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The prestigious University of Cambridge Department of Engineering is housed in historic buildings in the heart of Cambridge.  A renovation of the Inglis Building in 2013 created the opportunity to significantly improve its energy performance.  


The saw-tooth roof was re-covered with high performance structural insulated roofing panels to improve the thermal insulation.  The roof pitch facing onto the street was retained as a slate roof to preserve the character of the buildings.   Intrinsic Power designed a solar system to reduce the department’s electricity requirements as much as possible, without compromising the looks of this historic building.


133 500W Viridian PV 30 panels, and 40 smaller Viridian PV 15 panels were specified, giving a total power of 74kWp.  The complex roof layout and shading patterns  posed a design challenge.  An aerial view illustrates the issue.  A shadow from the tall chimney sweeps across the roof like a giant sundial. The design team at Intrinsic Power collaborated with researchers in the Engineering Department  to arrive at an optimum solution for the electrical design that uses a combination of string and micro-inverters to minimise the impact of shading while controlling costs.


As the building is listed, and in a conservation area aesthetics were paramount. Viridian Clearline panels are suitable for installation either above or integrated into the roof.  Integrated panels were used on the sensitive roof pitches.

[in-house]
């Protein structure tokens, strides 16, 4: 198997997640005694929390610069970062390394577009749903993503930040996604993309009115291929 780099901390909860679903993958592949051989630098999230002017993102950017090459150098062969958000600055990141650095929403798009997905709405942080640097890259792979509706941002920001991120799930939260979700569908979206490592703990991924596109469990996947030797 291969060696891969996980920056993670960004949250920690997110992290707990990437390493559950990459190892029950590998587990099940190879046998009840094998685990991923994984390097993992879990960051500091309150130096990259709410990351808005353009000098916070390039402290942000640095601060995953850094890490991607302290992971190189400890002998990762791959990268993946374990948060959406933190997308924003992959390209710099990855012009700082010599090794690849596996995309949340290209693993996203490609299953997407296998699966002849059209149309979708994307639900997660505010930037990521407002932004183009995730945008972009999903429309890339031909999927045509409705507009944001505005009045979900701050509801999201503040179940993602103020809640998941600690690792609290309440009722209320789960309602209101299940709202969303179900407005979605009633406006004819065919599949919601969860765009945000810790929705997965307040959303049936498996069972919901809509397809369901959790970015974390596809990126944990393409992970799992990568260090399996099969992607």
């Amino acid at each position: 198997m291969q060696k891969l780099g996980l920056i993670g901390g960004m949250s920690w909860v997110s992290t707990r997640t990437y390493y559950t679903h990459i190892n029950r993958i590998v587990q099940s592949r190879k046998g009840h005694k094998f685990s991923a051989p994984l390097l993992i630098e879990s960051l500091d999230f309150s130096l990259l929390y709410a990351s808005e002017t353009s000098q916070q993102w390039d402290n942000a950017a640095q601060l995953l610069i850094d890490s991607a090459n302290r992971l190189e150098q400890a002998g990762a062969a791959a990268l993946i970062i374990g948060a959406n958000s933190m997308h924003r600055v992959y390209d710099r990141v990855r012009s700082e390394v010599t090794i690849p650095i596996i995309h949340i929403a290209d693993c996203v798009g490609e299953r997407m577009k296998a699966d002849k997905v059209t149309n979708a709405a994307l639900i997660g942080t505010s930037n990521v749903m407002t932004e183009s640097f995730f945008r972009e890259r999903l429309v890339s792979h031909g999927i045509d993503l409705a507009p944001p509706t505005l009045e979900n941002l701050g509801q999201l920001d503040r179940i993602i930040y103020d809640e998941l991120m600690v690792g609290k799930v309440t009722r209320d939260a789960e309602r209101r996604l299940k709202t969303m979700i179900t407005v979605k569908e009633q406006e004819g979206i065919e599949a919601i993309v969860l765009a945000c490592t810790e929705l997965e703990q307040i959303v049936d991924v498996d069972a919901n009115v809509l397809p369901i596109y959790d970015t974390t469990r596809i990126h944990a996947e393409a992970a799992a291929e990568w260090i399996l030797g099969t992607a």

The installation was such a success that Intrinsic Power was chosen as the solar contractor for Phase 2 of the development – a further 12kWp. The client also replaced an existing solar thermal system with matching Viridian solar thermal collectors to provide hot water to the laboratories below.




Case Study

University  of Cambridge

Department of Engineering


A division of Viridian Solar

We were delighted with the technical support we received from Intrinsic Power, from the design phase where the complex shading of the roof was addressed  to the comprehensive assistance provided to the contractors.  We even added a matching Clearline solar heating panel to the array to provide hot water to the laboratories below.


The expertise and technical support  has provided the Department of Engineering with the confidence to use Intrinsic Power again on a second large scale project later in the year.


David Green

University of Cambridge Department of Engineering

Cambridge_University_solar 1037_CUED_Energy_roof_and_chimney_400 1037_Thermal_and_PV_together_CUED_450


Project Date

System Size

Number of Panels

Energy Production

CO2 Savings

October 2013

86 kWp


72,000 kWh/year

38,000 kg/year